Electrical Conduction in Metals

In this article we focus on how electrical conduction works in metals. If you read the previous electric current article, you may have some hint towards the idea of electrical conduction but in this article we explore it in details. We still need quantum physics to agree with the experimental results the classical approach can also be beneficial to some extent.

Here we consider a model for electrical conduction in metals also called classical model for the electrical conduction in metals which ultimately focuses on the validity of Ohm's law. Although this model has limitations, we can still use this model to describe the electrical conduction in metals obeying Ohm's law. We are talking about the most basic theory of metallic conduction by classical model.

The analysis of this model includes some basic assumptions. A metal consists of particle-like free electrons also called conduction electrons and their corresponding massive stationary positive ions. The atoms of the metal contribute one of more free electrons which can freely move in the metal.

If an electric field is applied to a metal, the conduction electrons experience a force and hence the electric field does work on the electrons. This is similar to a ball falling along a ramp with obstacles under the action of gravity as shown in Figure 1 below.

Figure 1 An analogy of how electrons flow in a metal under the action of electric field: A ball falls along the ramp under the action of gravity through obstacles.

In electrostatic situation, that is in the absence of electric field the electrons move randomly in any direction. The random motion of electrons does not lead them anywhere, that is the motion is random and on average the net motion towards a particular direction is zero. The random motion of electrons is similar to the random motion of ideal gas molecules in a container.

What we determine from this model is the resistivity and we determine the drift velocity first. You'll see later in this article that this model has limitations that need to be addressed with quantum physics.

In the presence of electric field, the electric field does work on electrons. The electric field applies force $q\vec E$ on each electron where $q=-e$. The force causes acceleration but due to the collisions with the massive stationary ions, the net effect is the slow drift velocity opposite to the direction of electric field. The speed of random motion of electron is very high which is of the order of $10^6 \text{m/s}$ but the slow drift speed is of the order of $10^{-4} \text{m/s}$.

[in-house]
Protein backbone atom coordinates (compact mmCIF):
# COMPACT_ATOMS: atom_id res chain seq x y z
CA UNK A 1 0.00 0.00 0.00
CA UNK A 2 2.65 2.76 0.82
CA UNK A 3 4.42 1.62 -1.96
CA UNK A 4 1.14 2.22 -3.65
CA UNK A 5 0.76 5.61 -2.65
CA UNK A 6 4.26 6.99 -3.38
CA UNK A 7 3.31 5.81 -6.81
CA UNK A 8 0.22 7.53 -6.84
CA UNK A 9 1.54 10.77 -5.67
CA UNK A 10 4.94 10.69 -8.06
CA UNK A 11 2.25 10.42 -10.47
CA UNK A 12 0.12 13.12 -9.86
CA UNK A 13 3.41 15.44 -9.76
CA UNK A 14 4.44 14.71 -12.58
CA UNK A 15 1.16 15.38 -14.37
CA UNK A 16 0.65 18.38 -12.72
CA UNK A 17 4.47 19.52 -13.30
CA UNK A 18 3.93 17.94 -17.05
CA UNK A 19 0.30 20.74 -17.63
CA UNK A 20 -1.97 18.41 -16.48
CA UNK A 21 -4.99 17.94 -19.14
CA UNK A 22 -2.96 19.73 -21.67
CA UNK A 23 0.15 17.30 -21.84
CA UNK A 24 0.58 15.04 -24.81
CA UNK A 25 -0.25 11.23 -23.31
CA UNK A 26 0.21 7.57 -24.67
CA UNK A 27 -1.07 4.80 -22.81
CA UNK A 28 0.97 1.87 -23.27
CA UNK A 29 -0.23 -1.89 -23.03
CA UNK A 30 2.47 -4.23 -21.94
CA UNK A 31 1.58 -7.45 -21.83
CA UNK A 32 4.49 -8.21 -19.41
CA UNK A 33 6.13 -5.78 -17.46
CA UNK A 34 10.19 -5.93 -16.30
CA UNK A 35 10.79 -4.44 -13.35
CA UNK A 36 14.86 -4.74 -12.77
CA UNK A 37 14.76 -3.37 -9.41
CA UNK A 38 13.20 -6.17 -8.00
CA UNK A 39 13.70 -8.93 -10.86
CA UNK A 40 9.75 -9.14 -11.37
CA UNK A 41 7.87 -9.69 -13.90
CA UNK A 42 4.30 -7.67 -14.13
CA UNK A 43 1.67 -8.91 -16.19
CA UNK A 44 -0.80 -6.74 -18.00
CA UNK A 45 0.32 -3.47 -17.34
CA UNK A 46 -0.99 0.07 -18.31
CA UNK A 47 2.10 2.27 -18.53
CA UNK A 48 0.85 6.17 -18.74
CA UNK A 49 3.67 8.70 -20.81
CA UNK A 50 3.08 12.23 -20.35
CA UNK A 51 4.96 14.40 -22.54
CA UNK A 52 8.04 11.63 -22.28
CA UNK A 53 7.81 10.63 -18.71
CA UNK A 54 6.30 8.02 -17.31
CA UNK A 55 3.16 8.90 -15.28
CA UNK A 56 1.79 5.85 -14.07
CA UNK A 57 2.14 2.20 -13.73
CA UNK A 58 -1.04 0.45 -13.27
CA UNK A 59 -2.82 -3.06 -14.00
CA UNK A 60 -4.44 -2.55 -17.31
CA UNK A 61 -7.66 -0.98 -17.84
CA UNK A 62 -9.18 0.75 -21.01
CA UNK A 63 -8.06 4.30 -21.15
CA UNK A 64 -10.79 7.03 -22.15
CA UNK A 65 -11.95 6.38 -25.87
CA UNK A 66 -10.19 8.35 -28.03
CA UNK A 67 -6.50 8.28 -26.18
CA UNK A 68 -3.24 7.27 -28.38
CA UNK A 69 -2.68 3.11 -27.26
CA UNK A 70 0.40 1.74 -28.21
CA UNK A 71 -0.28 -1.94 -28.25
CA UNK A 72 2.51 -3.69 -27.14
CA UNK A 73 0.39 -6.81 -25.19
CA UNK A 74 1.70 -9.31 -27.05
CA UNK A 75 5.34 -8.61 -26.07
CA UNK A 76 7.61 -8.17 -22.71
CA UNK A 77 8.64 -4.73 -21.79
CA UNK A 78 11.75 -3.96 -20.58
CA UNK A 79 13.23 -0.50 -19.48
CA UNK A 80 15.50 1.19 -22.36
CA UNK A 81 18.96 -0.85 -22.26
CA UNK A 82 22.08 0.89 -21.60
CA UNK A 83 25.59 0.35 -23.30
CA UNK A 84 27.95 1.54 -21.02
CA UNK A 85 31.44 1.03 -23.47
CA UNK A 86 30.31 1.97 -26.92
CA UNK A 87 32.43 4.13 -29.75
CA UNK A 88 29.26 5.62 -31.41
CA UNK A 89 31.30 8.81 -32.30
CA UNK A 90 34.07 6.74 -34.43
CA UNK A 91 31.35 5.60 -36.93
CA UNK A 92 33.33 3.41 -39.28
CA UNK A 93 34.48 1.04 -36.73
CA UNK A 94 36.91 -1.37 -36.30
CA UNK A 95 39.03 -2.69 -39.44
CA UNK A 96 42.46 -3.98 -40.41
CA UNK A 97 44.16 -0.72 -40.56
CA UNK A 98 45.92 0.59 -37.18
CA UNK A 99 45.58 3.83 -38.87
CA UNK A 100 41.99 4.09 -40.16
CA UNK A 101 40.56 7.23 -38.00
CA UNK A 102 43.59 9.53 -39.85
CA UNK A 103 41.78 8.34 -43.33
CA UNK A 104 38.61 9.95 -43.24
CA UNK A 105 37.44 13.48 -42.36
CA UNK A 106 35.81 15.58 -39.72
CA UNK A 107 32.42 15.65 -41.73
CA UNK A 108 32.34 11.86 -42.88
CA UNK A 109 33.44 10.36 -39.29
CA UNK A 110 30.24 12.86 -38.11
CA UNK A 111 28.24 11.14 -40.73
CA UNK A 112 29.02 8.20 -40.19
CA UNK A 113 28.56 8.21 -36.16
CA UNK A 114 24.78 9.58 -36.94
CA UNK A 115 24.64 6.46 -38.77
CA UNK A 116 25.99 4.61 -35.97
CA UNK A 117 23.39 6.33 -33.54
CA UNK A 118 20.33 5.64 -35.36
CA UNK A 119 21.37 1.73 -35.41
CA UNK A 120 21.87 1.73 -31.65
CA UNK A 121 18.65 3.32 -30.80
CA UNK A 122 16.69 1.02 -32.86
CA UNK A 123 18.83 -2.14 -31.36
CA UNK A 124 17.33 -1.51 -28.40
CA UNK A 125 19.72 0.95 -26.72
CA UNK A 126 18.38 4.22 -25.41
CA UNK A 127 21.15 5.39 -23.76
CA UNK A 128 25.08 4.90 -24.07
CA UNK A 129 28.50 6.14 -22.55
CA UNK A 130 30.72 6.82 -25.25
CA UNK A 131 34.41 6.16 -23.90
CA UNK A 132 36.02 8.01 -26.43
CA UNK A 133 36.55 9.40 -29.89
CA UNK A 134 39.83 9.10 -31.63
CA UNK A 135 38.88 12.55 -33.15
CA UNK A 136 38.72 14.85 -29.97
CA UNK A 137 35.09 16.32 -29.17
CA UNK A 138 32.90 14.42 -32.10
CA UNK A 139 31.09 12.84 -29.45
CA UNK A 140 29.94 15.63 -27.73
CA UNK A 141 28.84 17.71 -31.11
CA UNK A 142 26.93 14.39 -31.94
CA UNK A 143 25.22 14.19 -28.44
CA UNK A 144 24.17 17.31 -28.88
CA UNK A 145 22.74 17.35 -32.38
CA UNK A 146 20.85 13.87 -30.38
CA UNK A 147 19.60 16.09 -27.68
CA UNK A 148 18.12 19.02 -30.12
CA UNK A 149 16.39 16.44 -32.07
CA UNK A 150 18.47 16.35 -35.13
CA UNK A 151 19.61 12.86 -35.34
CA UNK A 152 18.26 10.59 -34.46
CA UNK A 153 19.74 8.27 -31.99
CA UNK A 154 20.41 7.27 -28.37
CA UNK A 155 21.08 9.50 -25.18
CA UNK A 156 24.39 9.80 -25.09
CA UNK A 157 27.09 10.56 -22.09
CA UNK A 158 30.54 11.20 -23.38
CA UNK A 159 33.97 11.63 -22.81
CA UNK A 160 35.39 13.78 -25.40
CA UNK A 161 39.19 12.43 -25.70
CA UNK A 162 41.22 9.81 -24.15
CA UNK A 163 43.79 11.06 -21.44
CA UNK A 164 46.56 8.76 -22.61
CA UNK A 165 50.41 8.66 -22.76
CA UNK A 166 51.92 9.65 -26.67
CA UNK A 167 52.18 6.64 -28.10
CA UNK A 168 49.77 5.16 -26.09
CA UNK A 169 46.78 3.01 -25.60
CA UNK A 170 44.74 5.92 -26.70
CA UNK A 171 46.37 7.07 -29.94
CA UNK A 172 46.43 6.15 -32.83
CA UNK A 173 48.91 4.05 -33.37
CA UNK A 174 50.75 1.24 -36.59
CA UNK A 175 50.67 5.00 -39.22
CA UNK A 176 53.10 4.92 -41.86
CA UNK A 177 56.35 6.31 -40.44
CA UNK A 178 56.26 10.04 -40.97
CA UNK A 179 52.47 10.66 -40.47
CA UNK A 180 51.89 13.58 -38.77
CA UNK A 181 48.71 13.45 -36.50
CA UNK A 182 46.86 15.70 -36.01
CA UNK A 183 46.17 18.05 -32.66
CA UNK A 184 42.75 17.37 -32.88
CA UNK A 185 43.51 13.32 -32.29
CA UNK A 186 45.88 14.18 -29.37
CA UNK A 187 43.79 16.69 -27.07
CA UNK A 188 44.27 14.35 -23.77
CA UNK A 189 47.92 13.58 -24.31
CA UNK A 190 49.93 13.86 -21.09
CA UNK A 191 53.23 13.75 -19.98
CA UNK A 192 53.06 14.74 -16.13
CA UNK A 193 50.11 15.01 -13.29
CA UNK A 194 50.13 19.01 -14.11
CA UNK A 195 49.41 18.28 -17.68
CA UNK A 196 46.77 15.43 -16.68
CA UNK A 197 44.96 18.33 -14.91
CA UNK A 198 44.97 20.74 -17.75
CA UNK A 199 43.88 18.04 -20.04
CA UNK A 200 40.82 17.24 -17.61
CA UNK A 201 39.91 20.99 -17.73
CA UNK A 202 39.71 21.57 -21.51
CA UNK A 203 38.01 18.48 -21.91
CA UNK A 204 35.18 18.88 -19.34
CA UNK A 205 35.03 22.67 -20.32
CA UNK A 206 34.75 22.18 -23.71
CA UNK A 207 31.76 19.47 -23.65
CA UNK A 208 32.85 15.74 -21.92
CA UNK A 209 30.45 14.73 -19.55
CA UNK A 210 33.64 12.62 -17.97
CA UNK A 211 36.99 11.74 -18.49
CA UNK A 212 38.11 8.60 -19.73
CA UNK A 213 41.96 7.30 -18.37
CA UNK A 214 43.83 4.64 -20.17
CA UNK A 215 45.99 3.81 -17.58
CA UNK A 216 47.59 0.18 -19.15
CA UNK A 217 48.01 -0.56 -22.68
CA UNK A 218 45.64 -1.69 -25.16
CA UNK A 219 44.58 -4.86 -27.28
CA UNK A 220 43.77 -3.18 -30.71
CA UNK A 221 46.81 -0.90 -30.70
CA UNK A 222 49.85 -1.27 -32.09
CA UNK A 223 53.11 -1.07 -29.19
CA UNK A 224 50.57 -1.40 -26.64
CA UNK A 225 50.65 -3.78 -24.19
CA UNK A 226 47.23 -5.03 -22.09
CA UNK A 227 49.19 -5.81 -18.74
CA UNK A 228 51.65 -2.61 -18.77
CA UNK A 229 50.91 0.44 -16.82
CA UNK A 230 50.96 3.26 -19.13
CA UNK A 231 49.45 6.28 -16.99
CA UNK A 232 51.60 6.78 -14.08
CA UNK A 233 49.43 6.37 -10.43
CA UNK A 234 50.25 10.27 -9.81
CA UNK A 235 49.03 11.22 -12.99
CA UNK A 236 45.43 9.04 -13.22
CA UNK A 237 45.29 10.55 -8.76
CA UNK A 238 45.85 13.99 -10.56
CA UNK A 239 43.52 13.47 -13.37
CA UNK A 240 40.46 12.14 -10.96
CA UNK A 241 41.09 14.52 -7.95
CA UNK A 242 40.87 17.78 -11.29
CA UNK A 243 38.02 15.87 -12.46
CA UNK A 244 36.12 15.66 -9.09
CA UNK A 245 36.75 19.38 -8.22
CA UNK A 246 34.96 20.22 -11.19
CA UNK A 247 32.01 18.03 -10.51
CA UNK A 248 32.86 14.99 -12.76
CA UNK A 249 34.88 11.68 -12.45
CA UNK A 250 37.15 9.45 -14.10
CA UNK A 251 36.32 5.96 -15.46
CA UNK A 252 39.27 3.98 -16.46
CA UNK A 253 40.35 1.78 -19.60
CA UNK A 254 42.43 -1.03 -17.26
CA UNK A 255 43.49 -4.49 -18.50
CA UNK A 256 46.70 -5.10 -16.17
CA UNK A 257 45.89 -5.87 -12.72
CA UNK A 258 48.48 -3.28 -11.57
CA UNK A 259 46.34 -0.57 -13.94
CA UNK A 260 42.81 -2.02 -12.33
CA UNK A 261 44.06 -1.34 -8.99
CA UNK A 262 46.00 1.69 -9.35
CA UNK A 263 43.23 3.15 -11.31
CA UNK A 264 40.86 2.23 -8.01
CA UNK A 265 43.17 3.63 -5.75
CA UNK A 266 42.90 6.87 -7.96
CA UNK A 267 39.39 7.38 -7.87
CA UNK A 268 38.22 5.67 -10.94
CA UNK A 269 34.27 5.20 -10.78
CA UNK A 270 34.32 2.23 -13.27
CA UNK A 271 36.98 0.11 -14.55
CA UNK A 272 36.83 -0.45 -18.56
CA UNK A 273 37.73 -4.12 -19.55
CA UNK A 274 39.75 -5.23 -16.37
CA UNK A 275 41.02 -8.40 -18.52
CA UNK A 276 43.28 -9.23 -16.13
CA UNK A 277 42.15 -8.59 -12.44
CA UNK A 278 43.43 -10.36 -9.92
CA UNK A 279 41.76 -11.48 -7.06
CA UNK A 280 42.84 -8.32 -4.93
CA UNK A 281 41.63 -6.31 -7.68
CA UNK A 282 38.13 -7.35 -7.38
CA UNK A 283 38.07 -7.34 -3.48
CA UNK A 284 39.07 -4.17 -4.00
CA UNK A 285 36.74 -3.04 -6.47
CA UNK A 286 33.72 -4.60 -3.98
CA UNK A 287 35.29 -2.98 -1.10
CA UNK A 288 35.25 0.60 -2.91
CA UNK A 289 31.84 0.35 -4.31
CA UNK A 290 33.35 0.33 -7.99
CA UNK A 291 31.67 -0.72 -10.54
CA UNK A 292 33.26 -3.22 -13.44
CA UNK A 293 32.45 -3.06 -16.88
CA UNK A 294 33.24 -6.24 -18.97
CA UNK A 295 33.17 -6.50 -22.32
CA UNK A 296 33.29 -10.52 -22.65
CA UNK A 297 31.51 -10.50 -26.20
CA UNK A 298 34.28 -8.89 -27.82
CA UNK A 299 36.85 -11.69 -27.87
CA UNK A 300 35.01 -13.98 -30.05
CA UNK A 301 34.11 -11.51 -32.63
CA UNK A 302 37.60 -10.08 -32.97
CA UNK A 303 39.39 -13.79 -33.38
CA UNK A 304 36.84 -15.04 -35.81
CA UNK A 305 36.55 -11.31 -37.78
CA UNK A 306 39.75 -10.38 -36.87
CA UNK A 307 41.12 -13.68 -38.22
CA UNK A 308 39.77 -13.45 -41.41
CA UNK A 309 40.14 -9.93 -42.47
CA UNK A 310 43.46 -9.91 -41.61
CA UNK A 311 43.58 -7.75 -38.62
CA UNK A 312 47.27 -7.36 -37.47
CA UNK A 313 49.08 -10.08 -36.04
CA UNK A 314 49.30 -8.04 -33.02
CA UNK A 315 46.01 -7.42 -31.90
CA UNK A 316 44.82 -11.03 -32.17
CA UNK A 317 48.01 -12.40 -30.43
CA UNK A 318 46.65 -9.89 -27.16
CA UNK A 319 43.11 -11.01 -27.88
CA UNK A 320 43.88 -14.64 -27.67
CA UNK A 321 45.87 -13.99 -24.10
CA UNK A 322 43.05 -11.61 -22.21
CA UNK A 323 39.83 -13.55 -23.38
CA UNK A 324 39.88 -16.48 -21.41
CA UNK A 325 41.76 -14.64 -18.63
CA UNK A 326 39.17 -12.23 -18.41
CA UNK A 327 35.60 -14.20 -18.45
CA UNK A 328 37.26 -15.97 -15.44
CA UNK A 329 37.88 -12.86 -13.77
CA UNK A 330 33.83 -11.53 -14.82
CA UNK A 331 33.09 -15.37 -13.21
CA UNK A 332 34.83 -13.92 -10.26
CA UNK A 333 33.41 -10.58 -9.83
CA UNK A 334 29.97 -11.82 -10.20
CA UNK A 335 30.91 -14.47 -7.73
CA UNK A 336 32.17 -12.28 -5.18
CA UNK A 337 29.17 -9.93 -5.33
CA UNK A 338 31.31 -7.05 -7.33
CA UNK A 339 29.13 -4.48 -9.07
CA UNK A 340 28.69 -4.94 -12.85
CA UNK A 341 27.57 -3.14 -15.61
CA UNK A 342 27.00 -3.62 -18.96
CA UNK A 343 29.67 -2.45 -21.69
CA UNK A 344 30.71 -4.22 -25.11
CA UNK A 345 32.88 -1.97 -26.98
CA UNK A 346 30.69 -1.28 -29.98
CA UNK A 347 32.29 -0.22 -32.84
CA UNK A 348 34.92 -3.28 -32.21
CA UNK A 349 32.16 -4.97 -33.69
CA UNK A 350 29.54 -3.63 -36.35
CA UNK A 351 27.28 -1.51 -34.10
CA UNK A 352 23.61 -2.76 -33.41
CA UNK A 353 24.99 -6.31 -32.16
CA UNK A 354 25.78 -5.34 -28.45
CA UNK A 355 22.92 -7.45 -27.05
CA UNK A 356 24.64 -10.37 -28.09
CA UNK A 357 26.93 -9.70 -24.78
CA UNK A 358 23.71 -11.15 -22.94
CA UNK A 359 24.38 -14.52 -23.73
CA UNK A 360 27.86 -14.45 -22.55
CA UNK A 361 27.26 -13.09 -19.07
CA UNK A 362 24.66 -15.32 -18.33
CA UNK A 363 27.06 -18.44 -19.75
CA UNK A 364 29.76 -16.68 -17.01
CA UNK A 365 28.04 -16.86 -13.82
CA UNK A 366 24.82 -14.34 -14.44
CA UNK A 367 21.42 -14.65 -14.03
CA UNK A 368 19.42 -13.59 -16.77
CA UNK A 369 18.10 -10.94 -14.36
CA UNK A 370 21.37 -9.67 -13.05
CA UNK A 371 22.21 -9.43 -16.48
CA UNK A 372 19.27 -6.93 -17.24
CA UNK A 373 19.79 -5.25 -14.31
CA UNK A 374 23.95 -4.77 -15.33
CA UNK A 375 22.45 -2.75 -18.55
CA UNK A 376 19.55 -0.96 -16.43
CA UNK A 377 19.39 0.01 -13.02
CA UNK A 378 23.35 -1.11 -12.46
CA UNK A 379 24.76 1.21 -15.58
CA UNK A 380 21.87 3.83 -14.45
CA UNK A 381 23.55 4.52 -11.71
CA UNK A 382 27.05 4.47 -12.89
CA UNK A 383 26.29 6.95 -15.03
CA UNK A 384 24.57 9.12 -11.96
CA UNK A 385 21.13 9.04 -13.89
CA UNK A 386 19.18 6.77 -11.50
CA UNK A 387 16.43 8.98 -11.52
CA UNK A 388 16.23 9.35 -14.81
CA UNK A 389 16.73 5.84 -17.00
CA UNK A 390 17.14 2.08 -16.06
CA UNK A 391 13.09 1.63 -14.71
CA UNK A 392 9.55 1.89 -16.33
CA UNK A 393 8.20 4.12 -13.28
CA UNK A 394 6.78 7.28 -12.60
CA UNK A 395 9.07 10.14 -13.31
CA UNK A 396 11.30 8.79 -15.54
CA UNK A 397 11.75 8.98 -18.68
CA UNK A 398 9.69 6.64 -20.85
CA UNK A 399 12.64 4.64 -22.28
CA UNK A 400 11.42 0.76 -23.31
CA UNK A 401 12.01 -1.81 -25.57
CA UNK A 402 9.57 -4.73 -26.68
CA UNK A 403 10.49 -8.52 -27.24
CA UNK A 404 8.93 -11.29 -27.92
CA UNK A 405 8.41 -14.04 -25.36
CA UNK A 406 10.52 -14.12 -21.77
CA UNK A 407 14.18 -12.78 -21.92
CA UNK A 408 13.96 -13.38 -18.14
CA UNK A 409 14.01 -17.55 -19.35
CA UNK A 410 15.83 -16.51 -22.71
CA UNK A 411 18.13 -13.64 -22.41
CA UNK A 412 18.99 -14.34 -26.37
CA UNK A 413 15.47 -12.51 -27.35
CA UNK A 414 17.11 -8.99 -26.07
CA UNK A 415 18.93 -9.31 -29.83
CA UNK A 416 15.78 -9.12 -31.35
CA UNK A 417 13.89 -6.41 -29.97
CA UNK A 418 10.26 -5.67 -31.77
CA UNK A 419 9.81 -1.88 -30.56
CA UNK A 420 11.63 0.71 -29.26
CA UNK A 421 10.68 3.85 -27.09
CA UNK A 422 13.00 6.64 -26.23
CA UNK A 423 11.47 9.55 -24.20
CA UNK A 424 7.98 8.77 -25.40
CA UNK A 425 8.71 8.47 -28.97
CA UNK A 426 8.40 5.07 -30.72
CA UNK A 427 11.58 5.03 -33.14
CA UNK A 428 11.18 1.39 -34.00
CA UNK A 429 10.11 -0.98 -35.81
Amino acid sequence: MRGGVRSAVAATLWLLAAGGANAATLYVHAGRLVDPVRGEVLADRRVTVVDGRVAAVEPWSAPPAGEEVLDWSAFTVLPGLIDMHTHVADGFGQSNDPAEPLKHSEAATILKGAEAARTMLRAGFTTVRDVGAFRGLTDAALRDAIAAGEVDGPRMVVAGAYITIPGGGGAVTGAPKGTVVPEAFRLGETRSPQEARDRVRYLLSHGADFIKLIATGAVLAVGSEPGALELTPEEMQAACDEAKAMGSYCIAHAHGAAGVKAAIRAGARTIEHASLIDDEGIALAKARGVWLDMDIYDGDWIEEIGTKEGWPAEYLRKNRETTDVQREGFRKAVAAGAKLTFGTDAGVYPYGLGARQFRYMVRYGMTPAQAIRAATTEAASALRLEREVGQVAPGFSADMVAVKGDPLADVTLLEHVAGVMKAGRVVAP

Figure 2 Motion of electrons without electric field. The electrons move randomly in any directions which does not lead them anywhere and the net displacement of electrons is zero.

In Figure 2 and Figure 3 the path between collisions is straight line without electric field but if the electric field is present, the path between collisions is somewhat curved due to the force caused by the electric field. When the electric field is present there is also a net displacement.

Figure 3 Motion of electrons with electric field. The electric field applies force and causes the net displacement. The path between collisions is a little bit curved because of the force experienced by the electrons.

In the presence of electric field, there are both the random motion and the slow drift of electrons. The work done by the electric field on electrons is transferred to the massive stationary positive ions of the metal, that is the kinetic energy gained by electrons is transferred to the ions and hence spent in increasing the internal energy of the metal.